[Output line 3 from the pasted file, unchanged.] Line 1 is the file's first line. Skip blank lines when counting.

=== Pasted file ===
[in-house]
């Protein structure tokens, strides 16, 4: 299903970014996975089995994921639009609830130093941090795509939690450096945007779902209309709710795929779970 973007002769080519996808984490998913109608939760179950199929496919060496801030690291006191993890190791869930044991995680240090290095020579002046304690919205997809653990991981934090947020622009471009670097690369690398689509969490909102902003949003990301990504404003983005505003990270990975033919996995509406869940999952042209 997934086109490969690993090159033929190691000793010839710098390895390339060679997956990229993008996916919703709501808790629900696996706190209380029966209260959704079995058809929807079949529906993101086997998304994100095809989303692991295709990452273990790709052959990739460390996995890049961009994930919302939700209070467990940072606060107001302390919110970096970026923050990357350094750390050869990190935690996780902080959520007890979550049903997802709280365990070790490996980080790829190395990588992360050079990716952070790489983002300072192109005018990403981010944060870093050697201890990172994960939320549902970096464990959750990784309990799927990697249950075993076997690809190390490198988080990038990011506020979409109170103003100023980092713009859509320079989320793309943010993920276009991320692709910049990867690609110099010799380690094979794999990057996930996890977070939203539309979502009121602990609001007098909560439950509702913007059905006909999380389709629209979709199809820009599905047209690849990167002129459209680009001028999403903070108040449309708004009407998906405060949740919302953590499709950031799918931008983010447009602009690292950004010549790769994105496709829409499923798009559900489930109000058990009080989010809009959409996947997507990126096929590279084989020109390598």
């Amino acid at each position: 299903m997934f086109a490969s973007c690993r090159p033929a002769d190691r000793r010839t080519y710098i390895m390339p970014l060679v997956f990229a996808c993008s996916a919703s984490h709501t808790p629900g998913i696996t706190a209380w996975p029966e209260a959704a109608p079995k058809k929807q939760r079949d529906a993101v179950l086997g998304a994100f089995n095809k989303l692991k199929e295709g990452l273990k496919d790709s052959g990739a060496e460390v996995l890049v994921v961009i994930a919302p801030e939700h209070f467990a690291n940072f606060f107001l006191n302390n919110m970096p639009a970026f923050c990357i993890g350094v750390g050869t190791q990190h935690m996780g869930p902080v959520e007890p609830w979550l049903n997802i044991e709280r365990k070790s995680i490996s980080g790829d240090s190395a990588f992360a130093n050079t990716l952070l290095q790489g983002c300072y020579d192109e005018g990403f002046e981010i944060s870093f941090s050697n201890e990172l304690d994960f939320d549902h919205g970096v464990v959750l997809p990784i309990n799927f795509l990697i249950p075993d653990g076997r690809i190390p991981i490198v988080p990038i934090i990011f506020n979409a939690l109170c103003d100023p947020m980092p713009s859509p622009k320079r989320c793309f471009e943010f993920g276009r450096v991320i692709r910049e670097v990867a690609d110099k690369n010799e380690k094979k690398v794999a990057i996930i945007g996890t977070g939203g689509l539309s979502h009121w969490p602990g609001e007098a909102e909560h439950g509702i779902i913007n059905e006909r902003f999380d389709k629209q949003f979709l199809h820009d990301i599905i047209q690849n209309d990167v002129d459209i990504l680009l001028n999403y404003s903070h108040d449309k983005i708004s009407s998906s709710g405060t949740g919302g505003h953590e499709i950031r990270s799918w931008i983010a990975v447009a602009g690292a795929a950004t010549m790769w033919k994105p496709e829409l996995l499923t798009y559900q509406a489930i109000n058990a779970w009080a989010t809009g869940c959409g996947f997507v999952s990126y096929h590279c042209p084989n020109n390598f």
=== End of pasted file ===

């Amino acid at each position: 299903m997934f086109a490969s973007c690993r090159p033929a002769d190691r000793r010839t080519y710098i390895m390339p970014l060679v997956f990229a996808c993008s996916a919703s984490h709501t808790p629900g998913i696996t706190a209380w996975p029966e209260a959704a109608p079995k058809k929807q939760r079949d529906a993101v179950l086997g998304a994100f089995n095809k989303l692991k199929e295709g990452l273990k496919d790709s052959g990739a060496e460390v996995l890049v994921v961009i994930a919302p801030e939700h209070f467990a690291n940072f606060f107001l006191n302390n919110m970096p639009a970026f923050c990357i993890g350094v750390g050869t190791q990190h935690m996780g869930p902080v959520e007890p609830w979550l049903n997802i044991e709280r365990k070790s995680i490996s980080g790829d240090s190395a990588f992360a130093n050079t990716l952070l290095q790489g983002c300072y020579d192109e005018g990403f002046e981010i944060s870093f941090s050697n201890e990172l304690d994960f939320d549902h919205g970096v464990v959750l997809p990784i309990n799927f795509l990697i249950p075993d653990g076997r690809i190390p991981i490198v988080p990038i934090i990011f506020n979409a939690l109170c103003d100023p947020m980092p713009s859509p622009k320079r989320c793309f471009e943010f993920g276009r450096v991320i692709r910049e670097v990867a690609d110099k690369n010799e380690k094979k690398v794999a990057i996930i945007g996890t977070g939203g689509l539309s979502h009121w969490p602990g609001e007098a909102e909560h439950g509702i779902i913007n059905e006909r902003f999380d389709k629209q949003f979709l199809h820009d990301i599905i047209q690849n209309d990167v002129d459209i990504l680009l001028n999403y404003s903070h108040d449309k983005i708004s009407s998906s709710g405060t949740g919302g505003h953590e499709i950031r990270s799918w931008i983010a990975v447009a602009g690292a795929a950004t010549m790769w033919k994105p496709e829409l996995l499923t798009y559900q509406a489930i109000n058990a779970w009080a989010t809009g869940c959409g996947f997507v999952s990126y096929h590279c042209p084989n020109n390598f």